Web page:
legible;
complete

and contemporaneous (recorded at the time


activity occurs;
original;
attributable to the person who generated the data

Data Quality vs. Integrity

Data Integrity: the soundness of the body of


the data as a whole, in particular, the body of
data should be 1credible, 2internally
consistent, and 3verifiable

Both quality and integrity are essential for


data to be relied upon for regulatory decisionmaking

Good Clinical Practice (GCP)


in Clinical Research
Suchart Chongprasert, Ph.D.
Food and Drug Administration
ICH GCP for Investigators, 31 July 2013, Chaingmai

[1]

[2]

Special attentions paid on

Human subjects are protected


Rights;
Safety;
Well being

Clinical trial data are credible


for regulatory decision;
for scientific use to
improve interventions

GCP significance
..randomized controlled clinical trials form the
foundation for evidence-based medicine, but
such research can be relied upon only if it is
conducted according to principles and standards
collectively referred to as Good Clinical
Practice (GCP)

Source: WHO Handbook for GCP: Guidance for Implementation

International Conference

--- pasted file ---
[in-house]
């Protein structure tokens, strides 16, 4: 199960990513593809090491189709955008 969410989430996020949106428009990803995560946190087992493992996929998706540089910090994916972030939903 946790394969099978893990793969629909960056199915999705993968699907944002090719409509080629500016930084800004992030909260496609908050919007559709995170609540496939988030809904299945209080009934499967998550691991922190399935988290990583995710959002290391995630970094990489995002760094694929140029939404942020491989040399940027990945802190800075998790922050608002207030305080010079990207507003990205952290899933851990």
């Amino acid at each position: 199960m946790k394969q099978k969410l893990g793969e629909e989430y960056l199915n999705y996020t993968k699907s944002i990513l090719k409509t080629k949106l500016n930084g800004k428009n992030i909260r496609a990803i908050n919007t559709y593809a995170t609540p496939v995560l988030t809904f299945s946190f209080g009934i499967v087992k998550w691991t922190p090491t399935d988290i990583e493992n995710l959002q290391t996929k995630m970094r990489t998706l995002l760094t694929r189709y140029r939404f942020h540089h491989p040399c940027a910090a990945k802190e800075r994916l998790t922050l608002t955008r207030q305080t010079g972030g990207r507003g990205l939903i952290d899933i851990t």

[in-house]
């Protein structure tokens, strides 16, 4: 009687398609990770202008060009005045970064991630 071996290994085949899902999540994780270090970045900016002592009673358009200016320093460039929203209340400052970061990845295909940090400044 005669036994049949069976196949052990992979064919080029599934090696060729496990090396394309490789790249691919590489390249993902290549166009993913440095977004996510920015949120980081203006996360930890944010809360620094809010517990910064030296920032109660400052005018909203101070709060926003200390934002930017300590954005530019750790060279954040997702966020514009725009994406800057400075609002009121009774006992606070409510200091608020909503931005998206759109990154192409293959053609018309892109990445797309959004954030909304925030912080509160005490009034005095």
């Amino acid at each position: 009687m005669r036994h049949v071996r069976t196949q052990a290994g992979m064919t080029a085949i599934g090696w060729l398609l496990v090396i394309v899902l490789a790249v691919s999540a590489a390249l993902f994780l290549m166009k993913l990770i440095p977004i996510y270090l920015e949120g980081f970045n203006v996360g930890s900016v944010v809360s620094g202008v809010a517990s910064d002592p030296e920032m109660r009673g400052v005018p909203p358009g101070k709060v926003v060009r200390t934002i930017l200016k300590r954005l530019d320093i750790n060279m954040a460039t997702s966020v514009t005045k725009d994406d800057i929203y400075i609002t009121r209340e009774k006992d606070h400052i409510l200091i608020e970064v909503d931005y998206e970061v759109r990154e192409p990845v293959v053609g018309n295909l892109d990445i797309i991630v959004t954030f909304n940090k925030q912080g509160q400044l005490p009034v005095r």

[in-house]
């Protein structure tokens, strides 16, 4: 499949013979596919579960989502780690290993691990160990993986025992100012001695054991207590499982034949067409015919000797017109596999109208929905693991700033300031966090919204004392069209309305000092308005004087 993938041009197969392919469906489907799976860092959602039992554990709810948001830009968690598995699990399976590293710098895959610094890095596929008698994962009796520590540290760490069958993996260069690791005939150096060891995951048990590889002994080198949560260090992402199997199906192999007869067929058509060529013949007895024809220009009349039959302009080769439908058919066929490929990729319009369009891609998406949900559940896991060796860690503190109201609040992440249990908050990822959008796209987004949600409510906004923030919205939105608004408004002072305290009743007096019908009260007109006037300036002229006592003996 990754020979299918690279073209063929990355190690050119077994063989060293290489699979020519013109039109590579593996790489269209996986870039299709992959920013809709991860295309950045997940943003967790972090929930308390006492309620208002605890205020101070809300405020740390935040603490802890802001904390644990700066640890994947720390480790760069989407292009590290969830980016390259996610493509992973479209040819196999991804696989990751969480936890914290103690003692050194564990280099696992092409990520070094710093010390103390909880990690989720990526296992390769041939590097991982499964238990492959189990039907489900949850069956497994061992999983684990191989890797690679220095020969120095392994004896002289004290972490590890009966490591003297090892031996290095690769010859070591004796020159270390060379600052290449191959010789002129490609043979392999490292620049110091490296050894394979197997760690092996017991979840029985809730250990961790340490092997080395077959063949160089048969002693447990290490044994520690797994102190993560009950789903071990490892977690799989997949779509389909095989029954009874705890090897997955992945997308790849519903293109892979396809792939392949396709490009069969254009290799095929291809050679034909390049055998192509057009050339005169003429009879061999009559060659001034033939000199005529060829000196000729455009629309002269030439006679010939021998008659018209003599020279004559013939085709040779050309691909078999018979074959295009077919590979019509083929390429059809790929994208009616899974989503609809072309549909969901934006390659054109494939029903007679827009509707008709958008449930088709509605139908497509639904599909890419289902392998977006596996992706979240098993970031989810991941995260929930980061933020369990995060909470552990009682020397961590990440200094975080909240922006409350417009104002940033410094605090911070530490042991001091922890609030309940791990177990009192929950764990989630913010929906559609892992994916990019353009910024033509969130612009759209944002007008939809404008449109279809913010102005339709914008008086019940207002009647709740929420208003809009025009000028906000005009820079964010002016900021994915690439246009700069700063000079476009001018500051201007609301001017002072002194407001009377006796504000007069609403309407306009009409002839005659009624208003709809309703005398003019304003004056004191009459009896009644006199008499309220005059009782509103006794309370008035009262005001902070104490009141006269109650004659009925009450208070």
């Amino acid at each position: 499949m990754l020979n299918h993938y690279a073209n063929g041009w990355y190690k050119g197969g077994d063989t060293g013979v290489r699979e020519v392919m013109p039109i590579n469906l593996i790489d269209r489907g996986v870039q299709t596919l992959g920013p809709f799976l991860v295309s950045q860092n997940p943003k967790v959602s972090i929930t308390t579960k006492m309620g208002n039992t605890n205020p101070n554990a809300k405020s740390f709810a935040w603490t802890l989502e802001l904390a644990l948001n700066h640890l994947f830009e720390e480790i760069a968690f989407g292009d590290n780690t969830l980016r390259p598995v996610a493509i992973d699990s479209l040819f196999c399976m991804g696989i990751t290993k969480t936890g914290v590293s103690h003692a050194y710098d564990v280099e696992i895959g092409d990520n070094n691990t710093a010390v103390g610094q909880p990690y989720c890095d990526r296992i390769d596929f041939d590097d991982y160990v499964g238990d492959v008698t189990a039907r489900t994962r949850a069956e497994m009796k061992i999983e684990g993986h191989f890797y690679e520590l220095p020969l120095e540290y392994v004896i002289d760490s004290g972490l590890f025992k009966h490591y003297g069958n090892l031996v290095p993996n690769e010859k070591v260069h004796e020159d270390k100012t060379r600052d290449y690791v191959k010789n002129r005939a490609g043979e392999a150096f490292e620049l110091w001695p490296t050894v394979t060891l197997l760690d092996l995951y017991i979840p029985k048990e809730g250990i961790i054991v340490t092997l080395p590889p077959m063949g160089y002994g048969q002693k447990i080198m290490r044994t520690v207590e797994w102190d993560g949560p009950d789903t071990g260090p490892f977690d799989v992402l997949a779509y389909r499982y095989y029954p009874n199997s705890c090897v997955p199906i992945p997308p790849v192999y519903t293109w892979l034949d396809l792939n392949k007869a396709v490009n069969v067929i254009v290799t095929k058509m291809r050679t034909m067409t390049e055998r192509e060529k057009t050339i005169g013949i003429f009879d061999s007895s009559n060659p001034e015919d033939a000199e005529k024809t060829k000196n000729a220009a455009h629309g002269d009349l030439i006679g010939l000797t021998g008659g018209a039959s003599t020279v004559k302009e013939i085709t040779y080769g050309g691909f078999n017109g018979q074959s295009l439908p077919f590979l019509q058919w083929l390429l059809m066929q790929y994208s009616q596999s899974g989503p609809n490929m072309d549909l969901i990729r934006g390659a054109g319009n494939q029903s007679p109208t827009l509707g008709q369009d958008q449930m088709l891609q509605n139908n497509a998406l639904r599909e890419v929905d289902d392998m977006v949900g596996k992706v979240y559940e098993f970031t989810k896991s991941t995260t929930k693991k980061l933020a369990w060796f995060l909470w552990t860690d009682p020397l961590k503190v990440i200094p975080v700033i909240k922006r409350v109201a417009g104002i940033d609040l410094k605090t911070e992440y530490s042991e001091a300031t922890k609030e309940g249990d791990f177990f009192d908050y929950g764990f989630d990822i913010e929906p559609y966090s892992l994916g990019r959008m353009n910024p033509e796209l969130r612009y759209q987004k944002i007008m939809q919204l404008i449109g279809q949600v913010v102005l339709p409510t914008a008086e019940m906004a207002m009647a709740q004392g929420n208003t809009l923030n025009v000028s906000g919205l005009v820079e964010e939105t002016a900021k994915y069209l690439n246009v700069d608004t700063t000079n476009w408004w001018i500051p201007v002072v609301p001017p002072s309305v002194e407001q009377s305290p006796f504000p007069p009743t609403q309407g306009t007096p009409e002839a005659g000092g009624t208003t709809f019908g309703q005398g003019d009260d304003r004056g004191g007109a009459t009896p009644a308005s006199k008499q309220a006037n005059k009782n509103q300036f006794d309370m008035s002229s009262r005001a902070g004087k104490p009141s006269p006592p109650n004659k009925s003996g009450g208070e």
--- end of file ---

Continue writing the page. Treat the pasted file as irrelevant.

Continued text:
on Harmonization GCP

Clinical trial
...any investigation in human subjects intended to
discover or verify the clinical, pharmacological, and/or
other pharmacodynamic effects of an investigational pr
oduct(s), and/or to identify any adverse reactions to an
investigational product(s), and/or to study absorption,
distribution, metabolism, and excretion of an investigat
ional product(s) with the object of ascertaining its safet
y and/or efficacy. The terms clinical trial and clinical
study are deemed synonymous.
ICH GCP [1.12]

Clinical Trial

investigation/research in humans
using pharmaceutical products
investigational

phase or approved one

the objective is to discover or verify


clinical / pharmacological / pharmacodynamic

effects
absorption/ distribution / metabolism / excretion

so as to ascertain the safety and efficacy of


investigational products

What is ICH GCP


. international ethical and scientific quality
standard for the designing, conducting, recor
ding, performing, monitoring, auditing, reporti
ng a clinical trial that involves human particip
ation...
ICH GCP: Introduction

ICH GCP

quality system being used in a clinical trial


from the beginning to the end
quality

standard

encompassing both
[1]

scientific, and
[2] ethical aspects

Why GCP
. compliance with this guideline assures the